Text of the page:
TPD Insurance Tax Deductible ATO – Understanding The Tax Act
One of the factors that may influence your decision to get your TPD insurance policy through super or directly from an insurance company is the tax deductibility options.
Generally, the premiums you pay for it outside super are not tax deductible.
However, the benefits you would get if you make a successful claim would be tax free. On the other hand, Its premiums paid through a super fund are tax deductible and the benefits for such a claim would include a tax-free portion.
Prior to 1 July 2007, the premiums paid by a superannuation fund or self managed super fund (SMSF) were fully deductible However, changes to the definition of total and permanent disability (TPD) were made by the Australian Taxation Office (ATO) that affected the treatment of premiums for insurance policies. The premiums remained fully deductible as long as the TPD definition provided in the insurance policy matched the new TPD definition. Learn more about TPD Insurance Tax Deductible ATO (Australian Tax Office).
In order to satisfy the new TPD definition, you have to suffer from ill health, either physically or mentally. In addition, two medical practitioners that are legally qualified must certify that you are unlikely to ever be gainfully employed as a result of your ill health. This definition is characterized as an “any occupation” TPD definition since you would have to be unfit for any occupation you could reasonably hold and not just your own occupation. In effect, premiums for TPD are only fully deductible in the case of any occupation TPD policies.
There are several TPD definitions that are provided depending on the insurance provider click here to know more. “Any occupation” TPD means that you can no longer work in any occupation for which you are reasonably qualified. “Own occupation” TPD means you can no longer work in your current occupation. “Loss of limbs” TPD means that you have lost the use of specified limbs, which is usually in pairs – both arms, both legs, an arm and a leg or both eyes. “Activities of daily living” TPD means you require assistance completing normal personal activities such as dressing, washing or feeding. “Home duties” TPD means you require assistance carrying out daily tasks within the home such as cleaning, cooking, shopping or caring for children.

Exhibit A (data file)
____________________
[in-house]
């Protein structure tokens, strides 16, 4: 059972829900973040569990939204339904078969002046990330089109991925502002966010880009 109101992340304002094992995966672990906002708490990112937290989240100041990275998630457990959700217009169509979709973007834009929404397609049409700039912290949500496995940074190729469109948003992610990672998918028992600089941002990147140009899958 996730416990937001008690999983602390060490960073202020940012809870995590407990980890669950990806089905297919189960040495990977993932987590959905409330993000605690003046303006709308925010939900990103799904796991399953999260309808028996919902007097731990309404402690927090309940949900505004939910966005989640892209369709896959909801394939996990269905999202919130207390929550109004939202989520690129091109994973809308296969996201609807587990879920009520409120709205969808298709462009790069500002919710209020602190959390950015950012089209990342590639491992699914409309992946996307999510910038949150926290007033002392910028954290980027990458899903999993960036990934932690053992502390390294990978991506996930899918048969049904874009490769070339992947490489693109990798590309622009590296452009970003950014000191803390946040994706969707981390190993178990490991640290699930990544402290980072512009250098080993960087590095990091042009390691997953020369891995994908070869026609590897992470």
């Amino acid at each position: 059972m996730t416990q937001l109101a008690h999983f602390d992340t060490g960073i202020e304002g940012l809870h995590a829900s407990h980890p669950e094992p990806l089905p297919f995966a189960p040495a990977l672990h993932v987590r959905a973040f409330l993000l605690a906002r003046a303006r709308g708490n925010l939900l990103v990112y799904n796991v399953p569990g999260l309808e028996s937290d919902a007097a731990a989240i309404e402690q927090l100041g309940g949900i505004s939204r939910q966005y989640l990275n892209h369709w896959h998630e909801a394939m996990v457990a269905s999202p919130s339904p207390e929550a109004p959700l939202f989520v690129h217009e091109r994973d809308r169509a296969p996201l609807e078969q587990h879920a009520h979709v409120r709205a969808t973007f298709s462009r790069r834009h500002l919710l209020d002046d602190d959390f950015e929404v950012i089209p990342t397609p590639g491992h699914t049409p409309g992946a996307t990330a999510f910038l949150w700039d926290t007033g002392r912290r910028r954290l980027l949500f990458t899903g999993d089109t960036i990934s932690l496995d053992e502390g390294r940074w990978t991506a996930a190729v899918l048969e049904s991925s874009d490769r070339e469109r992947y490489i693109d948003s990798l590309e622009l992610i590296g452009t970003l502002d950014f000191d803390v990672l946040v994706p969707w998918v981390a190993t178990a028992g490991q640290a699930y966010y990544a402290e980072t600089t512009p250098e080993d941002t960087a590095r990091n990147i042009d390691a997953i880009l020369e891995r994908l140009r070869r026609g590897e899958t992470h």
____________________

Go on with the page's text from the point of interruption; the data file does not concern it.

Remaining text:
Apart from the any occupation TPD definition, all the rest are considered broader than the Tax Act definition provided by the ATO. As such, only a portion of the premium payments in these cases is tax deductible. Generally, the portion of the premiums that is tax deductible is 67 percent unless the policies are bundled with life insurance – the portion that is deductible increases to 80 percent in this case. Alternatively, you could have an actuary determine the deductible portion of your premium payments. Read: What Is Income Protection Insurance And How Does It Work?
If you are taking out your TPD insurance policy through superannuation, it is important to check the TPD definition in your policy and consider how it compares to the definition in the Tax Act. You should also find out whether your insurer will involve an actuary to certify the deductible portion of your premiums. It may also be helpful to switch to a TPD policy with a favorable TPD definition.